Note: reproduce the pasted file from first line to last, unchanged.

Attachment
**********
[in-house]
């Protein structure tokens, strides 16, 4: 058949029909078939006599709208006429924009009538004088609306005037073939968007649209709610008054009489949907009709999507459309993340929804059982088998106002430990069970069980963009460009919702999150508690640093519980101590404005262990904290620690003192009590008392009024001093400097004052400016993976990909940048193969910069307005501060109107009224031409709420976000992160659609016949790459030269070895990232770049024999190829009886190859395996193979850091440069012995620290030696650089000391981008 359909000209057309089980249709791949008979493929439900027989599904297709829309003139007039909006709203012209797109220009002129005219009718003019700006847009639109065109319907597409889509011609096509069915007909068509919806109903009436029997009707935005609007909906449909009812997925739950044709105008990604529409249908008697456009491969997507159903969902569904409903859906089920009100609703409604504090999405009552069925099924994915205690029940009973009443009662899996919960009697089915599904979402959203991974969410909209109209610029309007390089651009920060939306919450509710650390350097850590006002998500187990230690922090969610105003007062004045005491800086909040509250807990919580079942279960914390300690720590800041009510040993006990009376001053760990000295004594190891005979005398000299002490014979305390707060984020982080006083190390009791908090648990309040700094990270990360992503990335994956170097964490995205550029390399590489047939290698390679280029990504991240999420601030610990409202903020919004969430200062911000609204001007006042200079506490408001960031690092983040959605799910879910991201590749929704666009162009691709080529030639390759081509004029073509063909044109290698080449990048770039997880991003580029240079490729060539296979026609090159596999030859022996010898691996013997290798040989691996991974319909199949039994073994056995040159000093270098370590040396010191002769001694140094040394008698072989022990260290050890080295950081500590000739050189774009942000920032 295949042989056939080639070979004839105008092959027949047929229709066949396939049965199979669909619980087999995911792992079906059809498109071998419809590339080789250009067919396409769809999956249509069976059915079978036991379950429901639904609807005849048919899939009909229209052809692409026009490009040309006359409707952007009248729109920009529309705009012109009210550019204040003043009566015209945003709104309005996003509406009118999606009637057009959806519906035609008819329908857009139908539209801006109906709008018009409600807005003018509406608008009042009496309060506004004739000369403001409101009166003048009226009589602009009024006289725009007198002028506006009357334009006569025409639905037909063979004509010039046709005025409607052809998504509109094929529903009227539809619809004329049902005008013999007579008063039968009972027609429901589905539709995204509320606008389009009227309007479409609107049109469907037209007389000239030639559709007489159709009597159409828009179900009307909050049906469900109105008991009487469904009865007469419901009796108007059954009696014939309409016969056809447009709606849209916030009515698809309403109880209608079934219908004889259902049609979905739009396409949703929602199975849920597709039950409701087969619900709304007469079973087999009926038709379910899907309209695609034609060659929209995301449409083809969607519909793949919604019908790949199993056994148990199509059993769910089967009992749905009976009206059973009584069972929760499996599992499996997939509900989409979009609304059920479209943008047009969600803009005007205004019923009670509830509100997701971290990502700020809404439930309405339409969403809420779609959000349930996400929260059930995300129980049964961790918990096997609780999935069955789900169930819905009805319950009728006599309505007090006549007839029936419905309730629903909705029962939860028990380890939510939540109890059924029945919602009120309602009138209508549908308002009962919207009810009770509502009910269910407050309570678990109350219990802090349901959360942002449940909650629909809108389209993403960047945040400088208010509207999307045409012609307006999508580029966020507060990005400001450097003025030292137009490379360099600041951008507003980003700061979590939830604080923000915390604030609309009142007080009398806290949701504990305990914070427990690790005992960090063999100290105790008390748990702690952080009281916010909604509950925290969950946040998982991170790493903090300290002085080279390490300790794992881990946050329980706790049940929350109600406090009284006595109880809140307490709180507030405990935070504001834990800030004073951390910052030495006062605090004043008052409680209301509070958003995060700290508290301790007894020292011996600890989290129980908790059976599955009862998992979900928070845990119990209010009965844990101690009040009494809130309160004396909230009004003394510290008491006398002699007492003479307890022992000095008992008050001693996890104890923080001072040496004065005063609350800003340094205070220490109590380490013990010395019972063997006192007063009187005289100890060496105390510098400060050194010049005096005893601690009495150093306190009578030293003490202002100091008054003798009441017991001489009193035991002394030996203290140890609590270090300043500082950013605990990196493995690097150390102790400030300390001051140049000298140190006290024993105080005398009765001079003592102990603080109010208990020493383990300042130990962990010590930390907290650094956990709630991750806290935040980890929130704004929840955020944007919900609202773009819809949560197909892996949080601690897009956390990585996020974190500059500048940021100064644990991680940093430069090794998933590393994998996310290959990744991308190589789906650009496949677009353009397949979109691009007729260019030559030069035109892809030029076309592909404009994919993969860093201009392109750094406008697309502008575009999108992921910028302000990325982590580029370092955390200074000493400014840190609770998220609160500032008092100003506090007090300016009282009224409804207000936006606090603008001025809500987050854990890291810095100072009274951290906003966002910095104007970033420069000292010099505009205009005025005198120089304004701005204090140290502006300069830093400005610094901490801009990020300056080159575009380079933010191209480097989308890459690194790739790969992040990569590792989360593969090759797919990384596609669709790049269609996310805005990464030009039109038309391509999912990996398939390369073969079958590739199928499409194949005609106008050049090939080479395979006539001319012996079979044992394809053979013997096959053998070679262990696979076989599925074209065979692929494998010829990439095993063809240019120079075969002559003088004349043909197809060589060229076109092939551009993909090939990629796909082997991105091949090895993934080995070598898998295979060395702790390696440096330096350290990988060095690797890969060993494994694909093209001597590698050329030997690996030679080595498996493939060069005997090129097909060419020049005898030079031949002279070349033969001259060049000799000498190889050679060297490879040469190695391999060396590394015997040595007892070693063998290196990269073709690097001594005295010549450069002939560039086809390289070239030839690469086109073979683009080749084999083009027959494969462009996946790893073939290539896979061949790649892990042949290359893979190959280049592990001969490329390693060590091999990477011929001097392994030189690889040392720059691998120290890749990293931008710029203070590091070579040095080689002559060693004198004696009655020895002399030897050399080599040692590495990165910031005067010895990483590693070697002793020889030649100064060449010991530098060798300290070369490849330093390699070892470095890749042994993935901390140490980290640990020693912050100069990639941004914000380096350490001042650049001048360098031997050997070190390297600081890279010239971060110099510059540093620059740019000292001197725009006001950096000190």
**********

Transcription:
[in-house]
């Protein structure tokens, strides 16, 4: 058949029909078939006599709208006429924009009538004088609306005037073939968007649209709610008054009489949907009709999507459309993340929804059982088998106002430990069970069980963009460009919702999150508690640093519980101590404005262990904290620690003192009590008392009024001093400097004052400016993976990909940048193969910069307005501060109107009224031409709420976000992160659609016949790459030269070895990232770049024999190829009886190859395996193979850091440069012995620290030696650089000391981008 359909000209057309089980249709791949008979493929439900027989599904297709829309003139007039909006709203012209797109220009002129005219009718003019700006847009639109065109319907597409889509011609096509069915007909068509919806109903009436029997009707935005609007909906449909009812997925739950044709105008990604529409249908008697456009491969997507159903969902569904409903859906089920009100609703409604504090999405009552069925099924994915205690029940009973009443009662899996919960009697089915599904979402959203991974969410909209109209610029309007390089651009920060939306919450509710650390350097850590006002998500187990230690922090969610105003007062004045005491800086909040509250807990919580079942279960914390300690720590800041009510040993006990009376001053760990000295004594190891005979005398000299002490014979305390707060984020982080006083190390009791908090648990309040700094990270990360992503990335994956170097964490995205550029390399590489047939290698390679280029990504991240999420601030610990409202903020919004969430200062911000609204001007006042200079506490408001960031690092983040959605799910879910991201590749929704666009162009691709080529030639390759081509004029073509063909044109290698080449990048770039997880991003580029240079490729060539296979026609090159596999030859022996010898691996013997290798040989691996991974319909199949039994073994056995040159000093270098370590040396010191002769001694140094040394008698072989022990260290050890080295950081500590000739050189774009942000920032 295949042989056939080639070979004839105008092959027949047929229709066949396939049965199979669909619980087999995911792992079906059809498109071998419809590339080789250009067919396409769809999956249509069976059915079978036991379950429901639904609807005849048919899939009909229209052809692409026009490009040309006359409707952007009248729109920009529309705009012109009210550019204040003043009566015209945003709104309005996003509406009118999606009637057009959806519906035609008819329908857009139908539209801006109906709008018009409600807005003018509406608008009042009496309060506004004739000369403001409101009166003048009226009589602009009024006289725009007198002028506006009357334009006569025409639905037909063979004509010039046709005025409607052809998504509109094929529903009227539809619809004329049902005008013999007579008063039968009972027609429901589905539709995204509320606008389009009227309007479409609107049109469907037209007389000239030639559709007489159709009597159409828009179900009307909050049906469900109105008991009487469904009865007469419901009796108007059954009696014939309409016969056809447009709606849209916030009515698809309403109880209608079934219908004889259902049609979905739009396409949703929602199975849920597709039950409701087969619900709304007469079973087999009926038709379910899907309209695609034609060659929209995301449409083809969607519909793949919604019908790949199993056994148990199509059993769910089967009992749905009976009206059973009584069972929760499996599992499996997939509900989409979009609304059920479209943008047009969600803009005007205004019923009670509830509100997701971290990502700020809404439930309405339409969403809420779609959000349930996400929260059930995300129980049964961790918990096997609780999935069955789900169930819905009805319950009728006599309505007090006549007839029936419905309730629903909705029962939860028990380890939510939540109890059924029945919602009120309602009138209508549908308002009962919207009810009770509502009910269910407050309570678990109350219990802090349901959360942002449940909650629909809108389209993403960047945040400088208010509207999307045409012609307006999508580029966020507060990005400001450097003025030292137009490379360099600041951008507003980003700061979590939830604080923000915390604030609309009142007080009398806290949701504990305990914070427990690790005992960090063999100290105790008390748990702690952080009281916010909604509950925290969950946040998982991170790493903090300290002085080279390490300790794992881990946050329980706790049940929350109600406090009284006595109880809140307490709180507030405990935070504001834990800030004073951390910052030495006062605090004043008052409680209301509070958003995060700290508290301790007894020292011996600890989290129980908790059976599955009862998992979900928070845990119990209010009965844990101690009040009494809130309160004396909230009004003394510290008491006398002699007492003479307890022992000095008992008050001693996890104890923080001072040496004065005063609350800003340094205070220490109590380490013990010395019972063997006192007063009187005289100890060496105390510098400060050194010049005096005893601690009495150093306190009578030293003490202002100091008054003798009441017991001489009193035991002394030996203290140890609590270090300043500082950013605990990196493995690097150390102790400030300390001051140049000298140190006290024993105080005398009765001079003592102990603080109010208990020493383990300042130990962990010590930390907290650094956990709630991750806290935040980890929130704004929840955020944007919900609202773009819809949560197909892996949080601690897009956390990585996020974190500059500048940021100064644990991680940093430069090794998933590393994998996310290959990744991308190589789906650009496949677009353009397949979109691009007729260019030559030069035109892809030029076309592909404009994919993969860093201009392109750094406008697309502008575009999108992921910028302000990325982590580029370092955390200074000493400014840190609770998220609160500032008092100003506090007090300016009282009224409804207000936006606090603008001025809500987050854990890291810095100072009274951290906003966002910095104007970033420069000292010099505009205009005025005198120089304004701005204090140290502006300069830093400005610094901490801009990020300056080159575009380079933010191209480097989308890459690194790739790969992040990569590792989360593969090759797919990384596609669709790049269609996310805005990464030009039109038309391509999912990996398939390369073969079958590739199928499409194949005609106008050049090939080479395979006539001319012996079979044992394809053979013997096959053998070679262990696979076989599925074209065979692929494998010829990439095993063809240019120079075969002559003088004349043909197809060589060229076109092939551009993909090939990629796909082997991105091949090895993934080995070598898998295979060395702790390696440096330096350290990988060095690797890969060993494994694909093209001597590698050329030997690996030679080595498996493939060069005997090129097909060419020049005898030079031949002279070349033969001259060049000799000498190889050679060297490879040469190695391999060396590394015997040595007892070693063998290196990269073709690097001594005295010549450069002939560039086809390289070239030839690469086109073979683009080749084999083009027959494969462009996946790893073939290539896979061949790649892990042949290359893979190959280049592990001969490329390693060590091999990477011929001097392994030189690889040392720059691998120290890749990293931008710029203070590091070579040095080689002559060693004198004696009655020895002399030897050399080599040692590495990165910031005067010895990483590693070697002793020889030649100064060449010991530098060798300290070369490849330093390699070892470095890749042994993935901390140490980290640990020693912050100069990639941004914000380096350490001042650049001048360098031997050997070190390297600081890279010239971060110099510059540093620059740019000292001197725009006001950096000190």